A GROUP of 70 Scottish women who claim they have developed cancers and serious reproductive illnesses after working at a microchip manufacturers in Greenock are taking their landmark legal battle, seeking millions in compensation, to the US.

Court action in America is the latest stage in a fight for answers by employees and former workers at the National Semiconductor Company, which opened its Scottish concern in the 1970s.

Their support group, Phase Two - which stands for People for Health and Safety in Electronics - want the multinational to pay for what they allege has been a gross failure to protect production-line workers from contamination by the chemical substances to which they were exposed at work.

Campaigners say at least 70 people who have worked at the Greenock factory have developed serious illnesses, including breast and brain cancers, leukemia, and miscarriages.

Some women have had children with birth defects, which they have linked to exposure to toxins. Chemicals, gases, and acids used in the production process of microchips are being blamed for their damaged health.

The workers are being represented by personal injury specialists Thompsons Solicitors. A lawyer for Thompsons, Mr Frank Maguire, has been liaising with American attorneys while filing the legal case at a court in California's Santa Clara County - the headquarters of the company.

Mr Maguire said yesterday: ''I was contacted by Phase Two to investigate the possibility of harm to current and former employees. On investigating the matter, it became apparent that the responsibility for any fault did not lie with the company in Scotland because business was conducted from California.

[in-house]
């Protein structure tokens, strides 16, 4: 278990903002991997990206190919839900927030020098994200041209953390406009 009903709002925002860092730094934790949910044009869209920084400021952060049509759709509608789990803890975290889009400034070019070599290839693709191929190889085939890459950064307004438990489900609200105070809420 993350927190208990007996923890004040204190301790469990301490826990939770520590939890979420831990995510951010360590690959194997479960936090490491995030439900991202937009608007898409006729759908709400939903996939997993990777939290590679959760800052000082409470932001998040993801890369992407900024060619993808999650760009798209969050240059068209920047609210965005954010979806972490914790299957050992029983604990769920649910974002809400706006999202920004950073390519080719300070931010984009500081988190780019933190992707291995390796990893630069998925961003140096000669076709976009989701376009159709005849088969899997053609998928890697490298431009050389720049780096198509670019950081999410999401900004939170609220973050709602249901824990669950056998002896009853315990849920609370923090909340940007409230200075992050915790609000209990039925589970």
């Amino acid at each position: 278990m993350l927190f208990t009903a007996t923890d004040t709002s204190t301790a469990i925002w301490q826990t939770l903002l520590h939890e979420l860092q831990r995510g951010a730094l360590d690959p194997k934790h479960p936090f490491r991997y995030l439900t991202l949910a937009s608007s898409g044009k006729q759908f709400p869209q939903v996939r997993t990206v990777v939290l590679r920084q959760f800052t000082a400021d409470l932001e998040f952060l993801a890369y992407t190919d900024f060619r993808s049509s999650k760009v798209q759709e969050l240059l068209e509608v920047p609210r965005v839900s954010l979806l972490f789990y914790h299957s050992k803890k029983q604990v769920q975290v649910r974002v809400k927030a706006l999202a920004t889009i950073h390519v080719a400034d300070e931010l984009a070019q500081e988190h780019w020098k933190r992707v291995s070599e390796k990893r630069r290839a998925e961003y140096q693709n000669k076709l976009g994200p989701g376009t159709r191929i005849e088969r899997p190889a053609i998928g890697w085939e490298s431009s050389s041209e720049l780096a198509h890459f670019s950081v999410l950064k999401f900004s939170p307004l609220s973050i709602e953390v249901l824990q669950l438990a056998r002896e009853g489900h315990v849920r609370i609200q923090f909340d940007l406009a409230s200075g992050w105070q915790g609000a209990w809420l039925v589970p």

''We realised there was a common interest with people who had been exposed to the same substances in America and the same degree of harm was arising. After liaising with two US law firms, we have teamed up to conduct the litigation together.''

He added: ''The women at the Greenock plant were working in the same conditions and were exposed to the same sort of chemicals as those in the US. Indeed, some of the Scottish employees also worked at some time in the US.

''There is overwhelming evidence exposure to the substances with which they were required to work caused very serious health problems and although management knew or should have known of these dangers, they failed to do anything about it. Any amounts as far as damages are concerned will be decided by a US jury.''

Those organising the legal battle have urged others who have worked at the Greenock plant and are subsequently suffering ill health to come forward.

Grandmother Grace Morrison, the Phase Two secretary, developed cancer after working at the Greenock plant for 16 years. Her illness is currently in remission.

She said yesterday: ''Bringing this case into the American courts will be a major step in forcing the company to account for its lack of concern for the welfare of the employees. It seems so much more important than compensation money.''

In April this year, Dr Joseph LaDou accused the National Semiconductor Company of treating Scotland like a Third World country by exporting outmoded equipment to its Greenock plant.

NSC refused to comment but claimed it was co-operating fully with safety agencies to identify potential health hazards inside and outside the plant.

Dr LaDou, director of the International Centre for Occupational Medicine at California University, was speaking at a conference at Glasgow University on the hidden hazards of work. He said the cascade system of exporting production plant occurred when increasingly stringent environment standards were imposed in the US.

National Semiconductor (UK) Ltd said last night: ''We believe the lawsuit is without merit. An individuals' health is affected by many factors, such as family history, eating, drinking, and smoking habits.

''The Annual Report of Public Health 1996 for Argyll and Clyde Public Health Department indicates the Inverclyde area has a higher rate of coronary heart disease, strokes, and cancers and that much of this can be attributed to lifestyle factors such as smoking and a poor diet.''

A confidential legal freephone helpline for former NSC employees is available on 0800 801299 and Phase Two councillors can be contacted on 01475 729076.